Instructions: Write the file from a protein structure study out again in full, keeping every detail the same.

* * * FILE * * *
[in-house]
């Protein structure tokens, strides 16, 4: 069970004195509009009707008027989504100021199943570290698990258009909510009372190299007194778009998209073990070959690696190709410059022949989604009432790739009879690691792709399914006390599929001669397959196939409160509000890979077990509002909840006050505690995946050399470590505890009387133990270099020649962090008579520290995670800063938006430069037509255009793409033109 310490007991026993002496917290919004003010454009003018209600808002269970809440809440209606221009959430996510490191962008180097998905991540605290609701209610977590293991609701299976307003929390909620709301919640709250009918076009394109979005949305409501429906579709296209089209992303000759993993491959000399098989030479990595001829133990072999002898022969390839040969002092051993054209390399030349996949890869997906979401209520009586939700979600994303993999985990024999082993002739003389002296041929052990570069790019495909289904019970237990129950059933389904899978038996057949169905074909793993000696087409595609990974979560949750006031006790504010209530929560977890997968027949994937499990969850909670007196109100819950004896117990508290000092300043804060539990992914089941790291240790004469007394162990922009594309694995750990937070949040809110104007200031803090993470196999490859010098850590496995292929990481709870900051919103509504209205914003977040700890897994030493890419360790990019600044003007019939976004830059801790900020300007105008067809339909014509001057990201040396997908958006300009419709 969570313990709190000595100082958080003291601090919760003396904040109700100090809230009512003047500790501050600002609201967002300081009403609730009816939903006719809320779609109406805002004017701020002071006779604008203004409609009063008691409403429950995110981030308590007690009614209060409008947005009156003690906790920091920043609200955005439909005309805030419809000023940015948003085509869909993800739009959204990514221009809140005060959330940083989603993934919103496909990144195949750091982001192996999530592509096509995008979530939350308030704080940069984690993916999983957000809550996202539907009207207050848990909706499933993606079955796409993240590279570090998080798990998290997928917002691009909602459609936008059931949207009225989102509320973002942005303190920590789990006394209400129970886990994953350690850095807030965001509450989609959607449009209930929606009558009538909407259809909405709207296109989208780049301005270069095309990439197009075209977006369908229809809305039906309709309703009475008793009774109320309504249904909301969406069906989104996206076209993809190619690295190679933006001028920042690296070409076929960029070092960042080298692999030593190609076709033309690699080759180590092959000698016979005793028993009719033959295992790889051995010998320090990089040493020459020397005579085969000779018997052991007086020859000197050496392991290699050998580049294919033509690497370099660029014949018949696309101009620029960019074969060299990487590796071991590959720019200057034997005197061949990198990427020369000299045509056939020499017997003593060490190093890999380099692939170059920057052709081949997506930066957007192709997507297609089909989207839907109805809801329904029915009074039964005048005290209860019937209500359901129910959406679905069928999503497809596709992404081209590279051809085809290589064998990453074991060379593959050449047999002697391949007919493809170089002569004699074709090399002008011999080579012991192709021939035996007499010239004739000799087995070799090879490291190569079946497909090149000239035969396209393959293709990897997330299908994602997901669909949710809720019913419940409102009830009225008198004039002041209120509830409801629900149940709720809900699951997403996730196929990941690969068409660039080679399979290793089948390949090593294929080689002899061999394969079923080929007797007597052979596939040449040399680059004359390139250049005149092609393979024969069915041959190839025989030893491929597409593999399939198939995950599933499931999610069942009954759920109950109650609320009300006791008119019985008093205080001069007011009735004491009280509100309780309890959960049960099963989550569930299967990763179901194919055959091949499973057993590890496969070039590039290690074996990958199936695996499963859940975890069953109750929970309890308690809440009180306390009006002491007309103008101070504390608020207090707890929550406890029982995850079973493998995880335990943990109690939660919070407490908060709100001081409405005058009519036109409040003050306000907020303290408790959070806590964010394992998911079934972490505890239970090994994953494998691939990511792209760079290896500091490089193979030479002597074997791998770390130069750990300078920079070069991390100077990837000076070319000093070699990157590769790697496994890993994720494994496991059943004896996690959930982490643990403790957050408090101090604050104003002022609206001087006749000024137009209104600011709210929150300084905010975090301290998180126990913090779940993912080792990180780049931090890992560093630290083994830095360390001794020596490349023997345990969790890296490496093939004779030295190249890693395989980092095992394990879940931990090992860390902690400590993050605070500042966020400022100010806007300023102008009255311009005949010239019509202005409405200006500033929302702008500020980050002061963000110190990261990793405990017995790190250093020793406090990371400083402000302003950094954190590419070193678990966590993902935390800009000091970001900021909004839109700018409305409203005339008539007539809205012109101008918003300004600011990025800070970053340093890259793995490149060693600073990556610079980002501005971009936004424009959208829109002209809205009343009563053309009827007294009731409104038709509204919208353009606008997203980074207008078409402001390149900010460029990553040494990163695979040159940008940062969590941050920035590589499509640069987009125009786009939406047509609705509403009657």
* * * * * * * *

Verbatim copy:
[in-house]
């Protein structure tokens, strides 16, 4: 069970004195509009009707008027989504100021199943570290698990258009909510009372190299007194778009998209073990070959690696190709410059022949989604009432790739009879690691792709399914006390599929001669397959196939409160509000890979077990509002909840006050505690995946050399470590505890009387133990270099020649962090008579520290995670800063938006430069037509255009793409033109 310490007991026993002496917290919004003010454009003018209600808002269970809440809440209606221009959430996510490191962008180097998905991540605290609701209610977590293991609701299976307003929390909620709301919640709250009918076009394109979005949305409501429906579709296209089209992303000759993993491959000399098989030479990595001829133990072999002898022969390839040969002092051993054209390399030349996949890869997906979401209520009586939700979600994303993999985990024999082993002739003389002296041929052990570069790019495909289904019970237990129950059933389904899978038996057949169905074909793993000696087409595609990974979560949750006031006790504010209530929560977890997968027949994937499990969850909670007196109100819950004896117990508290000092300043804060539990992914089941790291240790004469007394162990922009594309694995750990937070949040809110104007200031803090993470196999490859010098850590496995292929990481709870900051919103509504209205914003977040700890897994030493890419360790990019600044003007019939976004830059801790900020300007105008067809339909014509001057990201040396997908958006300009419709 969570313990709190000595100082958080003291601090919760003396904040109700100090809230009512003047500790501050600002609201967002300081009403609730009816939903006719809320779609109406805002004017701020002071006779604008203004409609009063008691409403429950995110981030308590007690009614209060409008947005009156003690906790920091920043609200955005439909005309805030419809000023940015948003085509869909993800739009959204990514221009809140005060959330940083989603993934919103496909990144195949750091982001192996999530592509096509995008979530939350308030704080940069984690993916999983957000809550996202539907009207207050848990909706499933993606079955796409993240590279570090998080798990998290997928917002691009909602459609936008059931949207009225989102509320973002942005303190920590789990006394209400129970886990994953350690850095807030965001509450989609959607449009209930929606009558009538909407259809909405709207296109989208780049301005270069095309990439197009075209977006369908229809809305039906309709309703009475008793009774109320309504249904909301969406069906989104996206076209993809190619690295190679933006001028920042690296070409076929960029070092960042080298692999030593190609076709033309690699080759180590092959000698016979005793028993009719033959295992790889051995010998320090990089040493020459020397005579085969000779018997052991007086020859000197050496392991290699050998580049294919033509690497370099660029014949018949696309101009620029960019074969060299990487590796071991590959720019200057034997005197061949990198990427020369000299045509056939020499017997003593060490190093890999380099692939170059920057052709081949997506930066957007192709997507297609089909989207839907109805809801329904029915009074039964005048005290209860019937209500359901129910959406679905069928999503497809596709992404081209590279051809085809290589064998990453074991060379593959050449047999002697391949007919493809170089002569004699074709090399002008011999080579012991192709021939035996007499010239004739000799087995070799090879490291190569079946497909090149000239035969396209393959293709990897997330299908994602997901669909949710809720019913419940409102009830009225008198004039002041209120509830409801629900149940709720809900699951997403996730196929990941690969068409660039080679399979290793089948390949090593294929080689002899061999394969079923080929007797007597052979596939040449040399680059004359390139250049005149092609393979024969069915041959190839025989030893491929597409593999399939198939995950599933499931999610069942009954759920109950109650609320009300006791008119019985008093205080001069007011009735004491009280509100309780309890959960049960099963989550569930299967990763179901194919055959091949499973057993590890496969070039590039290690074996990958199936695996499963859940975890069953109750929970309890308690809440009180306390009006002491007309103008101070504390608020207090707890929550406890029982995850079973493998995880335990943990109690939660919070407490908060709100001081409405005058009519036109409040003050306000907020303290408790959070806590964010394992998911079934972490505890239970090994994953494998691939990511792209760079290896500091490089193979030479002597074997791998770390130069750990300078920079070069991390100077990837000076070319000093070699990157590769790697496994890993994720494994496991059943004896996690959930982490643990403790957050408090101090604050104003002022609206001087006749000024137009209104600011709210929150300084905010975090301290998180126990913090779940993912080792990180780049931090890992560093630290083994830095360390001794020596490349023997345990969790890296490496093939004779030295190249890693395989980092095992394990879940931990090992860390902690400590993050605070500042966020400022100010806007300023102008009255311009005949010239019509202005409405200006500033929302702008500020980050002061963000110190990261990793405990017995790190250093020793406090990371400083402000302003950094954190590419070193678990966590993902935390800009000091970001900021909004839109700018409305409203005339008539007539809205012109101008918003300004600011990025800070970053340093890259793995490149060693600073990556610079980002501005971009936004424009959208829109002209809205009343009563053309009827007294009731409104038709509204919208353009606008997203980074207008078409402001390149900010460029990553040494990163695979040159940008940062969590941050920035590589499509640069987009125009786009939406047509609705509403009657």